Both 500S and Lounge variants also now have the new seven-inch cluster-mounted colour screen as standard, and can display vehicle warnings, entertainment system information and telephone and navigation readouts.
In Eco mode the screen displays efficient driving information and can award the driver with a rating according to their performance, but in Sport mode the screen adapts to show gauges instead.
Entry-level Pop hatch and convertible versions have a leather-clad steering wheel, electric power steering, Bluetooth, a six-speaker sound-system with CD and MP3 player and a range of bi-colour interior themes.
Moving up to the mid-series 500S adds 15-inch alloy wheels in place of steel rims, sporty bodykit, smoked-chrome exterior detailing, sports seats and the switchable sport driving mode.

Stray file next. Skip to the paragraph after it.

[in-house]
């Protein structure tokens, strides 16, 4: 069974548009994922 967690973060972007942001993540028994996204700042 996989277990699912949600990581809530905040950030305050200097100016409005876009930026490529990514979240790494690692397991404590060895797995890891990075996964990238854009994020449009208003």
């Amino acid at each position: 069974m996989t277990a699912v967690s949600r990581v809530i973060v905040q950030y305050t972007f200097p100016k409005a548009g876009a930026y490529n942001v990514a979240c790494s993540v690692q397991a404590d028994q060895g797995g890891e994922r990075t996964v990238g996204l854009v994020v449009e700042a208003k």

Top-of-the-range Lounge variants add a sunroof and chrome exterior trim.
Each variant in the 500/Abarth range is equipped with seven airbags, Isofix child restraint mounting points, daytime running lights, electronic brake-force distribution, hill-hold assistance and hard-braking activated hazard lights.
As with the previous Fiat 500 range a wide range of extra customisation features are available, with 14 roof sticker options, a range of body decals and even 12 key decorations.
All 500 variants are available in convertible guise for a $2500 premium, equipped with an automatic transmission only.
An open-roof version of the Abarth 595 is restricted to the top-spec Competizione, which adds only $500 over the price of the hatch.